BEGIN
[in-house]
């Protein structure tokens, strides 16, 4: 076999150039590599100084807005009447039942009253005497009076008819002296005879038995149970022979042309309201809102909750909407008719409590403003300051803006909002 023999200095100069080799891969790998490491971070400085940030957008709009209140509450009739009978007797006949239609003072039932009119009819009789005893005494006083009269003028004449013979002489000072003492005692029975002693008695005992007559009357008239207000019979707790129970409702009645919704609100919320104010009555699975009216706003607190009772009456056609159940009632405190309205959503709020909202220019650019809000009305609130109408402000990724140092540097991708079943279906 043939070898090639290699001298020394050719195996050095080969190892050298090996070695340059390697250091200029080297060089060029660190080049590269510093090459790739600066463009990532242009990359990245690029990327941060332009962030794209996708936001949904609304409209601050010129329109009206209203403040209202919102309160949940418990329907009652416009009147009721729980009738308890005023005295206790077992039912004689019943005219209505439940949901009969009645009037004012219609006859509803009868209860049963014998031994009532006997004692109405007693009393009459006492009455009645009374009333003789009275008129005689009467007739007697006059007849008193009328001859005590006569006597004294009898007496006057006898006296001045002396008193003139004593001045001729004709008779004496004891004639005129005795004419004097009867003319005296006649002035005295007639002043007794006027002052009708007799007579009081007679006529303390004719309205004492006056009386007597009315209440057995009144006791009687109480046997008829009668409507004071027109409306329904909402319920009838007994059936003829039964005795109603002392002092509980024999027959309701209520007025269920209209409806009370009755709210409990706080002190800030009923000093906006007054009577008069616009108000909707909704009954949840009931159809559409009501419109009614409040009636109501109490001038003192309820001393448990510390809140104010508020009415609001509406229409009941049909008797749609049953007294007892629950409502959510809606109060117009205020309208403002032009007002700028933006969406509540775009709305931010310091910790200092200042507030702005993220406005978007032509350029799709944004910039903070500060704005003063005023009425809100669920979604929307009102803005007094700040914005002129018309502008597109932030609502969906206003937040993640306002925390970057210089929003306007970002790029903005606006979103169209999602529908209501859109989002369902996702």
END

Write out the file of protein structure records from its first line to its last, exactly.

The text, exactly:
[in-house]
């Protein structure tokens, strides 16, 4: 076999150039590599100084807005009447039942009253005497009076008819002296005879038995149970022979042309309201809102909750909407008719409590403003300051803006909002 023999200095100069080799891969790998490491971070400085940030957008709009209140509450009739009978007797006949239609003072039932009119009819009789005893005494006083009269003028004449013979002489000072003492005692029975002693008695005992007559009357008239207000019979707790129970409702009645919704609100919320104010009555699975009216706003607190009772009456056609159940009632405190309205959503709020909202220019650019809000009305609130109408402000990724140092540097991708079943279906 043939070898090639290699001298020394050719195996050095080969190892050298090996070695340059390697250091200029080297060089060029660190080049590269510093090459790739600066463009990532242009990359990245690029990327941060332009962030794209996708936001949904609304409209601050010129329109009206209203403040209202919102309160949940418990329907009652416009009147009721729980009738308890005023005295206790077992039912004689019943005219209505439940949901009969009645009037004012219609006859509803009868209860049963014998031994009532006997004692109405007693009393009459006492009455009645009374009333003789009275008129005689009467007739007697006059007849008193009328001859005590006569006597004294009898007496006057006898006296001045002396008193003139004593001045001729004709008779004496004891004639005129005795004419004097009867003319005296006649002035005295007639002043007794006027002052009708007799007579009081007679006529303390004719309205004492006056009386007597009315209440057995009144006791009687109480046997008829009668409507004071027109409306329904909402319920009838007994059936003829039964005795109603002392002092509980024999027959309701209520007025269920209209409806009370009755709210409990706080002190800030009923000093906006007054009577008069616009108000909707909704009954949840009931159809559409009501419109009614409040009636109501109490001038003192309820001393448990510390809140104010508020009415609001509406229409009941049909008797749609049953007294007892629950409502959510809606109060117009205020309208403002032009007002700028933006969406509540775009709305931010310091910790200092200042507030702005993220406005978007032509350029799709944004910039903070500060704005003063005023009425809100669920979604929307009102803005007094700040914005002129018309502008597109932030609502969906206003937040993640306002925390970057210089929003306007970002790029903005606006979103169209999602529908209501859109989002369902996702």